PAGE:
A lower urinary tract infection is an infection of the urethra, bladder, or both. The urethra is the tube that carries urine from the bladder out of the body. The bladder and urethra are part of the urinary tract. For this reason, a bladder infection is called a lower urinary tract infection.
With such an infection, there is often a burning sensation when urinating, as well as pressure or pain in the lower abdomen. Very often, the frequent or false urge to urinate can occur, when the amount of urine produced is very small. Perhaps the urine has an unpleasant odor, sometimes there may even be blood in it.
The most common cause of a bladder infection is a bacterial infection that enters the bladder through the urethra. There are various factors that increase the risk of a bladder infection. Among them: are insufficient fluid intake, sexual contact, poor hygiene, kidney or bladder stones, pregnancy, menopause, diabetes mellitus, the presence of a catheter, genetic defects in the urinary tract or kidneys, and chemicals.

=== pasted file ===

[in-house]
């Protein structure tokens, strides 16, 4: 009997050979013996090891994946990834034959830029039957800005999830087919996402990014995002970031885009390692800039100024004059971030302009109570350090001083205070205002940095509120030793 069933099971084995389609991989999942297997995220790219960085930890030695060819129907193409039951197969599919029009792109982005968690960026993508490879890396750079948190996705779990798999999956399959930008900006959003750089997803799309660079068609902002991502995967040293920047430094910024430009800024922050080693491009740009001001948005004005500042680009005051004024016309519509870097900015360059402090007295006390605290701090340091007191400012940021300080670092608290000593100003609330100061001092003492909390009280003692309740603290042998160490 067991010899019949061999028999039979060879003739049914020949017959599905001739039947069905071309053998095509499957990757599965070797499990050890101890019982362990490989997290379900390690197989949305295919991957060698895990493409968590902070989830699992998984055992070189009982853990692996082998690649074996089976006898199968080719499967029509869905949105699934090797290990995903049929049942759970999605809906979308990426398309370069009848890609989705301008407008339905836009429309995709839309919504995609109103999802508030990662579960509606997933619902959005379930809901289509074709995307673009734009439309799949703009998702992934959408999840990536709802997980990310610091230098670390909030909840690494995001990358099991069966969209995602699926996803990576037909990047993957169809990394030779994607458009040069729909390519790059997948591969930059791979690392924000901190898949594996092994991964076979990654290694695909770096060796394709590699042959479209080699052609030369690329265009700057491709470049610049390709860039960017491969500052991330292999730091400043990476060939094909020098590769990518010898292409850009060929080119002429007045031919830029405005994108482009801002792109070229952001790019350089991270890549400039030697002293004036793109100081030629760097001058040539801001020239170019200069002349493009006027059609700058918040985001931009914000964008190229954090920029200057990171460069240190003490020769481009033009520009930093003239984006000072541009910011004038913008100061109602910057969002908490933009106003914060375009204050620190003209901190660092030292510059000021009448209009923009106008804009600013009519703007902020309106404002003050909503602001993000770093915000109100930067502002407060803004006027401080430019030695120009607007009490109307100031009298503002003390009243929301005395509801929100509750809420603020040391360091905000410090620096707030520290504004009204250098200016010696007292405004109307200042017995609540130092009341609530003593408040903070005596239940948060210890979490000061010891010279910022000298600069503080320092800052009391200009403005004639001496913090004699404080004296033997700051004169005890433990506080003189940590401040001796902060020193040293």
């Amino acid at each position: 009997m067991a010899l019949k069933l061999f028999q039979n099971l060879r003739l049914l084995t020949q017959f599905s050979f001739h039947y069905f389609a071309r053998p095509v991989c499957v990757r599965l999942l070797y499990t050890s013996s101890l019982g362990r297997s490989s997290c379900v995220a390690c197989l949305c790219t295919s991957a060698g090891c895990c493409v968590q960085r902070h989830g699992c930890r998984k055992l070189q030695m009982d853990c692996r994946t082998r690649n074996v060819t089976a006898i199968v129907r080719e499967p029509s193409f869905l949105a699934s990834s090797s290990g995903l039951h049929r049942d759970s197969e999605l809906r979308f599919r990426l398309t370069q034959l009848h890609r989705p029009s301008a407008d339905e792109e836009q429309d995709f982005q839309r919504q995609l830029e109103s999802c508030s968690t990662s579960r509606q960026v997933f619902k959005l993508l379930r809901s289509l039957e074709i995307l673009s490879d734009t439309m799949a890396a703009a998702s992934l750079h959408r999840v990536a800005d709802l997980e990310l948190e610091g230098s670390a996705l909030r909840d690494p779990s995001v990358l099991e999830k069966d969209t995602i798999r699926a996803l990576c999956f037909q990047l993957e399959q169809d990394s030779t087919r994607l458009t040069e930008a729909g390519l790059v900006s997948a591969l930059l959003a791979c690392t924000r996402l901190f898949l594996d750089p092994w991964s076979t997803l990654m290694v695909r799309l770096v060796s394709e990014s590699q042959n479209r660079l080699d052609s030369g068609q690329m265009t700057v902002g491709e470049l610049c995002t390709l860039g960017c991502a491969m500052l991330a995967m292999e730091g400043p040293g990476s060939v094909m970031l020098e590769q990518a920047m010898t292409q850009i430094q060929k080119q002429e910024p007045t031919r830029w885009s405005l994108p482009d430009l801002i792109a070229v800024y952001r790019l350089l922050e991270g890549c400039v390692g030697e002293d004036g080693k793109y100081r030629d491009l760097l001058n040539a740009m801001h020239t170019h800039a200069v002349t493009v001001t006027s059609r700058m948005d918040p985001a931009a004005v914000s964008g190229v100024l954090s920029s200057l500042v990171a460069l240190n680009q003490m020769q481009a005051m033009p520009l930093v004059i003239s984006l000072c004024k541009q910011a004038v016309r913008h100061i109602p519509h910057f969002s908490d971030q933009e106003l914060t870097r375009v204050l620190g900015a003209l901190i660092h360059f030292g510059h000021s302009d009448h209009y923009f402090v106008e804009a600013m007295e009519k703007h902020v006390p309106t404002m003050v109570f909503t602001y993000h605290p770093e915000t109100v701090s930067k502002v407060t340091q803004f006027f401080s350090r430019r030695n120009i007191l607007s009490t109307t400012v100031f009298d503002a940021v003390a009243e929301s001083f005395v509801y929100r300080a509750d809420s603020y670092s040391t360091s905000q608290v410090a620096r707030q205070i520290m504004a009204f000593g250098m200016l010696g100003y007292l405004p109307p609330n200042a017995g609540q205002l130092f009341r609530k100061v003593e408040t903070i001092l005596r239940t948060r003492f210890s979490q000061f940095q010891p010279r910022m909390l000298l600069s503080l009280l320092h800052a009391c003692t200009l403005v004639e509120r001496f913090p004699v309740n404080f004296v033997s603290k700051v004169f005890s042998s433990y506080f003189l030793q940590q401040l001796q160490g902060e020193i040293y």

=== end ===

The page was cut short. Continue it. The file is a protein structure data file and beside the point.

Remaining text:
Women are more likely to suffer from bladder infections than men because their urethra is shorter. Thus, it is easier for bacteria from the external environment to enter the bladder.
Although it is widely believed that a cold or a draft can cause a bladder infection, this is not the case.
As a preventive measure, drinking two liters of water a day is recommended, as well as frequent urination to “flush” the bacteria. Urination should be performed as soon as possible after the need arises, urine should not be retained.